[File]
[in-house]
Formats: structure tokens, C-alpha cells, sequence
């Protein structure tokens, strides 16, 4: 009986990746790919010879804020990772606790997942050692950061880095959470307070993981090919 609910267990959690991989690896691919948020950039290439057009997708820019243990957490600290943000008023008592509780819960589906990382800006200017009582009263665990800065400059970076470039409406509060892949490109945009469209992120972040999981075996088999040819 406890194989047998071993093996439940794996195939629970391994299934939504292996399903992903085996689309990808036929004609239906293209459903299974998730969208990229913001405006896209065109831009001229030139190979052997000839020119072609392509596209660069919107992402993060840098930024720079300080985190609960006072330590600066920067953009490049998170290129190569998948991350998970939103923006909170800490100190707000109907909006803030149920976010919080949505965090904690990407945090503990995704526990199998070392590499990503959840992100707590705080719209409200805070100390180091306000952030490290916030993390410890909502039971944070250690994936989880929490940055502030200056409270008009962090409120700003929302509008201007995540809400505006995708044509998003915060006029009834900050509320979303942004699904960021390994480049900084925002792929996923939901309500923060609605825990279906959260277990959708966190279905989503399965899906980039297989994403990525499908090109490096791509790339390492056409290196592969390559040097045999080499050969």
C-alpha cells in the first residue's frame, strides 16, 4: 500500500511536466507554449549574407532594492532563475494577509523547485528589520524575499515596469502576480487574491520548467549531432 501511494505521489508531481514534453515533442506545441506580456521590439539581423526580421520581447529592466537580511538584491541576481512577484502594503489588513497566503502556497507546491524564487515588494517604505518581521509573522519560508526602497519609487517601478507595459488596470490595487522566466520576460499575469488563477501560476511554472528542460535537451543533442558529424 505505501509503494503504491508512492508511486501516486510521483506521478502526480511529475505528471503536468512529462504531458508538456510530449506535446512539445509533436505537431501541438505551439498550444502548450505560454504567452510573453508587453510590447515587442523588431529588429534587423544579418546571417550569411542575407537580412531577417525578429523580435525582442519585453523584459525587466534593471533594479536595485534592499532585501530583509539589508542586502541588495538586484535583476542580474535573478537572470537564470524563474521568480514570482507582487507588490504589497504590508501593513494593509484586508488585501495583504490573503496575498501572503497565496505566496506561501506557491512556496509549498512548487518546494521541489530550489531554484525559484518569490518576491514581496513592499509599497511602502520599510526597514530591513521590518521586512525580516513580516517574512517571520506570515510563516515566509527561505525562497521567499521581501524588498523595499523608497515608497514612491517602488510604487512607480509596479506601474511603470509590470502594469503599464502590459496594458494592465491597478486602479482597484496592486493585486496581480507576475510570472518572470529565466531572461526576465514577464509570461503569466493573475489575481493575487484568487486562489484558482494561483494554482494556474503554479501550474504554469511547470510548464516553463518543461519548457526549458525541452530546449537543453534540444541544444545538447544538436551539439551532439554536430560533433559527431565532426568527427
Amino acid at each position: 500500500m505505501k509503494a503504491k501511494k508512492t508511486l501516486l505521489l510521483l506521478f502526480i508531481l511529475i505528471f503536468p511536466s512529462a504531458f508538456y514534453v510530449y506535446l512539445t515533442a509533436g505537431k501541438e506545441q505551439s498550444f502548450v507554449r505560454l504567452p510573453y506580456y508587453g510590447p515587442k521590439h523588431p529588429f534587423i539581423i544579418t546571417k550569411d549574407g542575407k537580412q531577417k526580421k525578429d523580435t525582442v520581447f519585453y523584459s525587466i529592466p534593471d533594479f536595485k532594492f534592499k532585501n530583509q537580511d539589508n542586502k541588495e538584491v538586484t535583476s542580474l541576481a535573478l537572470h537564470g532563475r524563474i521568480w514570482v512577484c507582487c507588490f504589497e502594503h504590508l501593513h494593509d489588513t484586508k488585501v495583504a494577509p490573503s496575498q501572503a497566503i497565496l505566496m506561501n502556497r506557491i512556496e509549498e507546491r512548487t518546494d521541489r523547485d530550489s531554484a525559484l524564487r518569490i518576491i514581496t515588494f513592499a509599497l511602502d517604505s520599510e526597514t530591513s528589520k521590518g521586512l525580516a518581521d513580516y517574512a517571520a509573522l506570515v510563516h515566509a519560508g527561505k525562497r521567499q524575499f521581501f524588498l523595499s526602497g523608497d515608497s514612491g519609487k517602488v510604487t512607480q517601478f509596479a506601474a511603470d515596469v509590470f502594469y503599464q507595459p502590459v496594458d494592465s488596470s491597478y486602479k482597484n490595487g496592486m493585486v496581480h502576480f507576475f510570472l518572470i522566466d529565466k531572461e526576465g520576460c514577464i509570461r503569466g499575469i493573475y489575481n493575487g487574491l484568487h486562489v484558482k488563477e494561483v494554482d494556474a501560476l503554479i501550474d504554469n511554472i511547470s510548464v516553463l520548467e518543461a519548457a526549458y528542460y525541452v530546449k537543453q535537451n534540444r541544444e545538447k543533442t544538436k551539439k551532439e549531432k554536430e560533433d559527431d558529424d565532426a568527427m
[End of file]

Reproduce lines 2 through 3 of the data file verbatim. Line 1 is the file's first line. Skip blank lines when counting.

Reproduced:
Formats: structure tokens, C-alpha cells, sequence
């Protein structure tokens, strides 16, 4: 009986990746790919010879804020990772606790997942050692950061880095959470307070993981090919 609910267990959690991989690896691919948020950039290439057009997708820019243990957490600290943000008023008592509780819960589906990382800006200017009582009263665990800065400059970076470039409406509060892949490109945009469209992120972040999981075996088999040819 406890194989047998071993093996439940794996195939629970391994299934939504292996399903992903085996689309990808036929004609239906293209459903299974998730969208990229913001405006896209065109831009001229030139190979052997000839020119072609392509596209660069919107992402993060840098930024720079300080985190609960006072330590600066920067953009490049998170290129190569998948991350998970939103923006909170800490100190707000109907909006803030149920976010919080949505965090904690990407945090503990995704526990199998070392590499990503959840992100707590705080719209409200805070100390180091306000952030490290916030993390410890909502039971944070250690994936989880929490940055502030200056409270008009962090409120700003929302509008201007995540809400505006995708044509998003915060006029009834900050509320979303942004699904960021390994480049900084925002792929996923939901309500923060609605825990279906959260277990959708966190279905989503399965899906980039297989994403990525499908090109490096791509790339390492056409290196592969390559040097045999080499050969």